Sales forecasting plays a central role in determining a brand’s success, but according to experts, the quantity of variables involved makes it a very difficult calculation. AI can be used to increase the scope of data – tapping into social media and ecommerce data, provide more reliable insights and make more accurate predictions. More specifically, AI would produce information on ideal markdown periods, stock variety and location. The business advantage of a more optimised and efficient stock management is indisputable, and is a sufficient incentive for companies to adopt this technology. However, the side effect of a more efficient sales forecasting system is minimising waste products by reducing over-production and better allocation of merchandising. With items being stocked and sold more efficiently, excess waste could subside – thus, AI sales forecasting would address the issue of misallocated stock and decrease the number of products that have not been sold.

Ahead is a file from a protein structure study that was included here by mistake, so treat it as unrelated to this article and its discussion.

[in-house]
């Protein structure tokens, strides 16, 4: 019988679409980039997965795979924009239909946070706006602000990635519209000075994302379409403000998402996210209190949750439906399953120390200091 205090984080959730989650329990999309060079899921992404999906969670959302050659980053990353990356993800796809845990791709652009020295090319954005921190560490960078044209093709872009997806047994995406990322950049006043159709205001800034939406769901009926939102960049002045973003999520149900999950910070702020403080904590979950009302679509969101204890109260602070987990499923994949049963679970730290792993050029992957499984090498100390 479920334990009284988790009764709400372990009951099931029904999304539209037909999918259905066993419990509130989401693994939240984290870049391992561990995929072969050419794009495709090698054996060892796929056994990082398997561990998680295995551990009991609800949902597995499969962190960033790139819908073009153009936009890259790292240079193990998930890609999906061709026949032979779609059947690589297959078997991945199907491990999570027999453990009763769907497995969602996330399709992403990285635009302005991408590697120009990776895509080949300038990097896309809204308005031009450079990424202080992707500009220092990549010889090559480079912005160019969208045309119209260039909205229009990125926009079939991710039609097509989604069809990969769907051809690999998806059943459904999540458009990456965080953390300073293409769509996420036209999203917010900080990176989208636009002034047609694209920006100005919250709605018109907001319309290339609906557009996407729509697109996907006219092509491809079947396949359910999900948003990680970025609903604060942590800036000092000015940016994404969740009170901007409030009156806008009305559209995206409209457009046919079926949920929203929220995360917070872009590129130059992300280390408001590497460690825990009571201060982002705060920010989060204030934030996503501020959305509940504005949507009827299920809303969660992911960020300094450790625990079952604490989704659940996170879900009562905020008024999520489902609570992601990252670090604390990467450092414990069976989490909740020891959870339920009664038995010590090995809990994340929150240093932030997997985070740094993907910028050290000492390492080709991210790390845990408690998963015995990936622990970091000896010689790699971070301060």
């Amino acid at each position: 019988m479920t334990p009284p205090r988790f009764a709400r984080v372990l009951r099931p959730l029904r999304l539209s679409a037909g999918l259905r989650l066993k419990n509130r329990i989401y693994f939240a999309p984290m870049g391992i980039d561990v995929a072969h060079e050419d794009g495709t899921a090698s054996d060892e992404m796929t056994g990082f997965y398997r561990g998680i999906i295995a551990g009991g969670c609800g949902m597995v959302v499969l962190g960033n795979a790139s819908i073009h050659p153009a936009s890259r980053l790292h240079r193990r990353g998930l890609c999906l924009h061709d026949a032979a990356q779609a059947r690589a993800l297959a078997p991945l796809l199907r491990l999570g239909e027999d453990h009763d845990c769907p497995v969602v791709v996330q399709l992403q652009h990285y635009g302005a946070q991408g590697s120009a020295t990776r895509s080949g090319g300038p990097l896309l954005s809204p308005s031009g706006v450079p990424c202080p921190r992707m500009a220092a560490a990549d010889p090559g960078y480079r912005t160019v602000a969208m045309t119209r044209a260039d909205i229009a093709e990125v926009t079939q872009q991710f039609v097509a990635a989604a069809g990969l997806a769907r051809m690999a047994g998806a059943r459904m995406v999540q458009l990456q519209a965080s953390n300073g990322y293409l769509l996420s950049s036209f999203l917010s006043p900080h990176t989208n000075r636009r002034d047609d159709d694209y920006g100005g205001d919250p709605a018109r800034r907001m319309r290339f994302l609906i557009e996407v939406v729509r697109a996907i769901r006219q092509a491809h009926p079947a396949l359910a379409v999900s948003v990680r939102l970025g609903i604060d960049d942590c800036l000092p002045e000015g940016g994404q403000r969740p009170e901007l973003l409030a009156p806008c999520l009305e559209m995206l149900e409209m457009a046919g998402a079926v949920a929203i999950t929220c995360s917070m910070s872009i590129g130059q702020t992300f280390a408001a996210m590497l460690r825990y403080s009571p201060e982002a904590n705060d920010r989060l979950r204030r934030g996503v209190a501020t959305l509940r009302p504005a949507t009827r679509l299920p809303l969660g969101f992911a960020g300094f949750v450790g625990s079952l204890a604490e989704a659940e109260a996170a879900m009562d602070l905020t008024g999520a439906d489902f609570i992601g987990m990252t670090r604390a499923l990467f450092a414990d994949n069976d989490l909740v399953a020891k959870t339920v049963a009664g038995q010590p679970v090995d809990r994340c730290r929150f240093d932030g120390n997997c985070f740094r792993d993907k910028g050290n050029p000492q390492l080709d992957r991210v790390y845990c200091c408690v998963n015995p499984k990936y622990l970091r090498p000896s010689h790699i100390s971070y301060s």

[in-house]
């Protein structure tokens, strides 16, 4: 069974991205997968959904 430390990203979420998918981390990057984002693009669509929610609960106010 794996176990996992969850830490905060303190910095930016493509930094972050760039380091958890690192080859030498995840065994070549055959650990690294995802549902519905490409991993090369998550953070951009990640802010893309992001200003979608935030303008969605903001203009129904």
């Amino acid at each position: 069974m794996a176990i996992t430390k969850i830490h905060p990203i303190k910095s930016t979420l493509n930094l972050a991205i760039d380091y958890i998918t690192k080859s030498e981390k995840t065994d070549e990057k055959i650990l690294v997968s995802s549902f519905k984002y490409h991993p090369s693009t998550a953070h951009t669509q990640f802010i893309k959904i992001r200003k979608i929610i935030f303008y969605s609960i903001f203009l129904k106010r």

Supply chain management